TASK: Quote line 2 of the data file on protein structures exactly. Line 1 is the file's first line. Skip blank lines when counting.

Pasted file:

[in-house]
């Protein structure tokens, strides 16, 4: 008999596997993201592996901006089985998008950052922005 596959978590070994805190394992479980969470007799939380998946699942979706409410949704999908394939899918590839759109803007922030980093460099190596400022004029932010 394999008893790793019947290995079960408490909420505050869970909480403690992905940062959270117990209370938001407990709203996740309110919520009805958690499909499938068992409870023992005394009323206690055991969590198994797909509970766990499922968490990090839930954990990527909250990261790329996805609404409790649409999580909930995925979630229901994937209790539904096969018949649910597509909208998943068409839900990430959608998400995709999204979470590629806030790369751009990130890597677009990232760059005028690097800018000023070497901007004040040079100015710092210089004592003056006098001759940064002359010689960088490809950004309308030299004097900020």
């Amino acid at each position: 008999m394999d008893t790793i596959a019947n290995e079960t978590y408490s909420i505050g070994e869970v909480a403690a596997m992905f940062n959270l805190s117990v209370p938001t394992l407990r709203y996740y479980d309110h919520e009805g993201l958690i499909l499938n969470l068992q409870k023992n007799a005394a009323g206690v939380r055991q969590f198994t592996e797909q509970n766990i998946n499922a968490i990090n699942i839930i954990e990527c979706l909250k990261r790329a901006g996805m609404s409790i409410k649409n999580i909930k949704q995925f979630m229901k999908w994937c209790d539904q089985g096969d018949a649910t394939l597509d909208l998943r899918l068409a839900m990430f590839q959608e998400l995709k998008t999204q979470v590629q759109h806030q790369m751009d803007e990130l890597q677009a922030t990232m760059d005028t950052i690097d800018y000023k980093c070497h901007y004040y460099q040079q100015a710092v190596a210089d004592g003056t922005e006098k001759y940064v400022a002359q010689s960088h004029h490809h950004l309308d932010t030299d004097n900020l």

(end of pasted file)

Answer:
């Protein structure tokens, strides 16, 4: 008999596997993201592996901006089985998008950052922005 596959978590070994805190394992479980969470007799939380998946699942979706409410949704999908394939899918590839759109803007922030980093460099190596400022004029932010 394999008893790793019947290995079960408490909420505050869970909480403690992905940062959270117990209370938001407990709203996740309110919520009805958690499909499938068992409870023992005394009323206690055991969590198994797909509970766990499922968490990090839930954990990527909250990261790329996805609404409790649409999580909930995925979630229901994937209790539904096969018949649910597509909208998943068409839900990430959608998400995709999204979470590629806030790369751009990130890597677009990232760059005028690097800018000023070497901007004040040079100015710092210089004592003056006098001759940064002359010689960088490809950004309308030299004097900020």